At times questions present themselves which have the nature of the frivolous and are the subject of a lifetime of enquiry; others that eventually become so obvious, with the inclusion of only single observation and then the peso drops. Yet others are of a technical nature, of personal taste, invariably agricultural. However, less esoterically and more mundane is the ’Zona del Palmares’. It’s a question to which I can’t get a satisfactory answer.
We’ve crossed over or run along this belt of palms on five occasions now, due to our convoluted route planning and it’s elliptical sweep. We’ve become well acquainted with the phenomena. It starts with a few scattered, stunted specimens, quickly increasing in height and number. Almost antisocial in their scatter, keeping a safe water garnering distance apart. Cattle graze around them, harvesters cut around them and they’re the only plant that can survive under an apartheid of gums.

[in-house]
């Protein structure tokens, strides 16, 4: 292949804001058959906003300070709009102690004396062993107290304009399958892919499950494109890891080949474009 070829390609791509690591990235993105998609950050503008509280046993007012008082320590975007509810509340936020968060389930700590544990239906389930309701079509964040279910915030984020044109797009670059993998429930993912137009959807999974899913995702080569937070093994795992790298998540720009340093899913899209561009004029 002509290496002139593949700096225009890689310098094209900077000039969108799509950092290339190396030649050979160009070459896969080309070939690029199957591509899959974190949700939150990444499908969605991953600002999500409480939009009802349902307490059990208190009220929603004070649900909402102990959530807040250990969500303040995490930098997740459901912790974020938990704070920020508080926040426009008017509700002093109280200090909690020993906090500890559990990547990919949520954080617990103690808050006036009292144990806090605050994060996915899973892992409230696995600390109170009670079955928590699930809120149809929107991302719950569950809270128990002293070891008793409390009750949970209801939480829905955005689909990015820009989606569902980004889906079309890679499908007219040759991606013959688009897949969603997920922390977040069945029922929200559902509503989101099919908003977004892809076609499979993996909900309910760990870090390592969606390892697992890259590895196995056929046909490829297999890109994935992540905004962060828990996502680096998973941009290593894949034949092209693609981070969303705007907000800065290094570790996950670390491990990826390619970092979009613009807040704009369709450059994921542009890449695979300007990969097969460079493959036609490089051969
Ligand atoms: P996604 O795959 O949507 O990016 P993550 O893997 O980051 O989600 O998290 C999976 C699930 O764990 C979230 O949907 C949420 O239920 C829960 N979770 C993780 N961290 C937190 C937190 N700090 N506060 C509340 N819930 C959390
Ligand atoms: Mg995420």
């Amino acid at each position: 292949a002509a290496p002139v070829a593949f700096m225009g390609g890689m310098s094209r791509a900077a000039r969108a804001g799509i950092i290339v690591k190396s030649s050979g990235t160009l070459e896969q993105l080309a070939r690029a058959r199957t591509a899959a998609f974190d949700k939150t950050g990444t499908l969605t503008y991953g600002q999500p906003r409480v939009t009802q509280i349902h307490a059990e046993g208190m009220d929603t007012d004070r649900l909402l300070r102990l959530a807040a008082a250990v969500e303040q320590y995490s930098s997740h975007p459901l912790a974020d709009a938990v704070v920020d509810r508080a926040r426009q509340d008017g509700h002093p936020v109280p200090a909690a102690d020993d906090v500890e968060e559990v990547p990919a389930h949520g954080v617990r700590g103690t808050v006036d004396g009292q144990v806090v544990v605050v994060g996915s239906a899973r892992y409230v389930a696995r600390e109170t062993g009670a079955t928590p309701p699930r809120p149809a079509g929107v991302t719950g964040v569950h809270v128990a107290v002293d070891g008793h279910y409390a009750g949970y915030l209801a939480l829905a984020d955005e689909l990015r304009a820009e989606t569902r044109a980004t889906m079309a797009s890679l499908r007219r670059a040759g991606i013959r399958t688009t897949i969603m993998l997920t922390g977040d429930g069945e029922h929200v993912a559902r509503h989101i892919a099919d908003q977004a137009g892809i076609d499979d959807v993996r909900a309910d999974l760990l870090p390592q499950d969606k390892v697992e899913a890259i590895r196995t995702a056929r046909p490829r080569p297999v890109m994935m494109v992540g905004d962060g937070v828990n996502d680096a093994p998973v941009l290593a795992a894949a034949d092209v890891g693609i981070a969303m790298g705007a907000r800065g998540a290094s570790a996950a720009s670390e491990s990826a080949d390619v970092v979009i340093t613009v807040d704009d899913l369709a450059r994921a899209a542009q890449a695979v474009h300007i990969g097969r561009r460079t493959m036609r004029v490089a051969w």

That’s the what, I need the why. Yet all the searches answer the first: that it’s ‘a belt of palms that encircles the globe’. Succinct, but not the point. Is it a combination of geography, climatology and eco-political considerations? The way that they’re left standing unmolested in a crop of cereals, left as the sole survivors after a clear fell of gums, suggests that they are protected. Or are they an extreme example for the definition of a ’weed’? A plant in the wrong place? Or, are they simply a plant in it’s right place?